In certain embodiments, the present invention contemplates an electrical impulse delivery device that delivers one or more electrical impulses to at least one selected region within a patient, such as the carotid sheath or the epidural space within the spinal cord. In this embodiment, the device is positioned in contact with an outer skin surface of the patient in a region selected to deliver the electrical impulse to the selected region to modulate, stimulate, inhibit or block electrical signals in nerves located in or around the carotid sheath or spinal cord, such as parasympathetic nerves, sympathetic nerves and/or the spinal levels from T5 to L2.
In an exemplary embodiment, the present invention is designed to modulate one or more nerves to reduce the magnitude of constriction of bronchial smooth muscle of the mammal that may be associated with asthma, COPD, anaphylaxis or other airway disorders. In other embodiments, the electrical signal is adapted to reduce, stimulate, inhibit or block electrical signals in nerves, such as the vagus nerve, sympathetic nerves or the spinal cord, to either reduce or increase a blood pressure of the mammal or to treat other ailments, such as orthostatic hypotension, hypotension associated with sepsis or anaphylaxis, post-operative ileus, hypertension, asthma, COPD, sepsis, epilepsy, depression, obesity and any other ailment affected by nerve transmissions.
Other aspects, features, advantages, etc. will become apparent to one skilled in the art when the description of the invention herein is taken in conjunction with the accompanying drawings.
For the purposes of illustrating the various aspects of the invention, there are shown in the drawings forms that are presently preferred, it being understood, however, that the invention is not limited by or to the precise data, methodologies, arrangements and instrumentalities shown, but rather only by the claims.
In the present invention, electrical energy is applied through a patient's skin to a target region, such as the carotid sheath or the spinal cord. The invention is particularly useful for applying electrical impulses that interact with the signals of one or more nerves, or muscles, to achieve a therapeutic result, such as relaxation of the smooth muscle of the bronchia, increase in blood pressure associated with orthostatic hypotension, hypertension, treatment of epilepsy, treating ileus conditions, depression, anaphylaxis, obesity, and/or any other ailment affected by nerve transmissions, such as the vagus nerve or the spinal cord. In particular, the present invention can be used to practice the treatments described in the following commonly assigned U.S. Patent Publication Numbers 2009/0183237, 2008/0009913, 2007/0106338, 2007/0106337, and U.S. Pat. Nos. 7,747,324, 7,711,430, 7,725,188, the full disclosures of which are incorporated herein by reference. The disclosures as set for in U.S. Patent Publication Numbers 2009/0157138 and 2008/0183237 are also incorporated herein by reference.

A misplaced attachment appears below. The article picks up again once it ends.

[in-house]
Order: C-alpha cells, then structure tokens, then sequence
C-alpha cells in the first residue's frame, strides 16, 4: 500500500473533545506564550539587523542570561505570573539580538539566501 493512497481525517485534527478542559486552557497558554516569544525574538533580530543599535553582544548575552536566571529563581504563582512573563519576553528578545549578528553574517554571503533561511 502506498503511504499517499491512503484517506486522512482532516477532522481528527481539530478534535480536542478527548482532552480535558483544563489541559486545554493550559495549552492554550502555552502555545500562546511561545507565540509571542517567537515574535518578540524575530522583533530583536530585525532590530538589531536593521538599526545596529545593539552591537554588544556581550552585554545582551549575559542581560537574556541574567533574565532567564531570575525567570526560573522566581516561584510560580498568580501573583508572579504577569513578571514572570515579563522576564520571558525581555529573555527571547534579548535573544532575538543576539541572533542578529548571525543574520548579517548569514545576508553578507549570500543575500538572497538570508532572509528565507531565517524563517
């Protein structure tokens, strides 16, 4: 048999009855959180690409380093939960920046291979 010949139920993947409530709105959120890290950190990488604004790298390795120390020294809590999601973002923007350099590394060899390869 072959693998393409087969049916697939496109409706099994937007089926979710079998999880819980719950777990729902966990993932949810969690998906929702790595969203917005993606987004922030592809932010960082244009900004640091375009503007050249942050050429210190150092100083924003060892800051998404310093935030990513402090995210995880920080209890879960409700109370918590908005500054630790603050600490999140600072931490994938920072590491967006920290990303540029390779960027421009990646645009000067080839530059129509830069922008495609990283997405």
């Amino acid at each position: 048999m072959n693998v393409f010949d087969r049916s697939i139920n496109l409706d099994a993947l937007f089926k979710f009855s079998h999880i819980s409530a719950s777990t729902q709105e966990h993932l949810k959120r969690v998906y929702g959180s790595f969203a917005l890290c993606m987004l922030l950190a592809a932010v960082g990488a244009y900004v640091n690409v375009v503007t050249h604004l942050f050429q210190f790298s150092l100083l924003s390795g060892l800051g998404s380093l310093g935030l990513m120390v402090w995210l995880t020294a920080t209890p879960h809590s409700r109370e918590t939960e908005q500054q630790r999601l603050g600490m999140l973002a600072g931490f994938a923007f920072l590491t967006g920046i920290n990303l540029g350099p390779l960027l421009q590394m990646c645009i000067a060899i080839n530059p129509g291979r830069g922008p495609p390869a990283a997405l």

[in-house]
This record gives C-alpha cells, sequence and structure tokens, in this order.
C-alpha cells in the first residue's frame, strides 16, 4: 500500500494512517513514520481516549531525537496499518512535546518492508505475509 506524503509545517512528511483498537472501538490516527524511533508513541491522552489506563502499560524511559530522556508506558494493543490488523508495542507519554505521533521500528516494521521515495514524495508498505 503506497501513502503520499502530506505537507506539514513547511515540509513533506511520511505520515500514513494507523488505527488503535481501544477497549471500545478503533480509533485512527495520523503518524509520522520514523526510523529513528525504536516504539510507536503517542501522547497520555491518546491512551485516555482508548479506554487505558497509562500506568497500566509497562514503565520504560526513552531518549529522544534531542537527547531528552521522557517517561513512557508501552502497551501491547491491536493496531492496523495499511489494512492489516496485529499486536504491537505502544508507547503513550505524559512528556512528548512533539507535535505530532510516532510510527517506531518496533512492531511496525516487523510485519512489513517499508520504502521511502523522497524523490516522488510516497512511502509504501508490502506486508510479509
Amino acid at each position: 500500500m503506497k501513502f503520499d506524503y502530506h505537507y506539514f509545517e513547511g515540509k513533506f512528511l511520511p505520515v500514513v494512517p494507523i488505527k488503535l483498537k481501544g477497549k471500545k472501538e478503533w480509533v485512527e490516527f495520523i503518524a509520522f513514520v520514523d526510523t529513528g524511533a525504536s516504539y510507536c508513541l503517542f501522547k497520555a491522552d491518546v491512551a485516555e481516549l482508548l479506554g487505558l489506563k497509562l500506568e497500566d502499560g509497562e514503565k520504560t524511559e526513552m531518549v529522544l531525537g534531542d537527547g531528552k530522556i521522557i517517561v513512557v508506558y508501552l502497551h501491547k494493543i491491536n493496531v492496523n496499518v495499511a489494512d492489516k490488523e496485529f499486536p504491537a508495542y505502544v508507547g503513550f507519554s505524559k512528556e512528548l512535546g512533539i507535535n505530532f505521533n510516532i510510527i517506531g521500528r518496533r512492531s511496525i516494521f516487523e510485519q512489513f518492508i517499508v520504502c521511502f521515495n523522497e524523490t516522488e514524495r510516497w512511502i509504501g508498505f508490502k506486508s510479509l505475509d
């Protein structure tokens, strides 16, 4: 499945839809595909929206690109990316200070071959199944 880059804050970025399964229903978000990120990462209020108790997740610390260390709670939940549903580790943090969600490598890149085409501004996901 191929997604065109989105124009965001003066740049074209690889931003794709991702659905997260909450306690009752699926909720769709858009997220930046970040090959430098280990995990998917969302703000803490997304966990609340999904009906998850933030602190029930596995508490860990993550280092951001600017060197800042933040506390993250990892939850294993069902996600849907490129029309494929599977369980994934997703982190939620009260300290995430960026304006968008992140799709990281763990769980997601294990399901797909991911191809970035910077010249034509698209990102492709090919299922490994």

For convenience, the remaining disclosure will be directed specifically to the treatment of acute bronchoconstriction, but it will be appreciated that the systems and methods of the present invention can be applied equally well to other tissues and nerves of the body, including but not limited to other parasympathetic nerves, sympathetic nerves, spinal or cranial nerves, e.g., optic nerve, facial nerves, vestibulocochlear nerves and the like. In addition, the present invention can be applied to treat other symptoms of ailments or the ailments themselves, such as asthma, COPD, sepsis, dialytic hypotension, epilepsy, depression or obesity and other procedures including open procedures, intravascular procedures, interventional cardiology procedures, urology, laparoscopy, general surgery, arthroscopy, thoracoscopy or other cardiac procedures, cosmetic surgery, orthopedics, gynecology, otorhinolaryngology, spinal and neurologic procedures, oncology procedures and the like.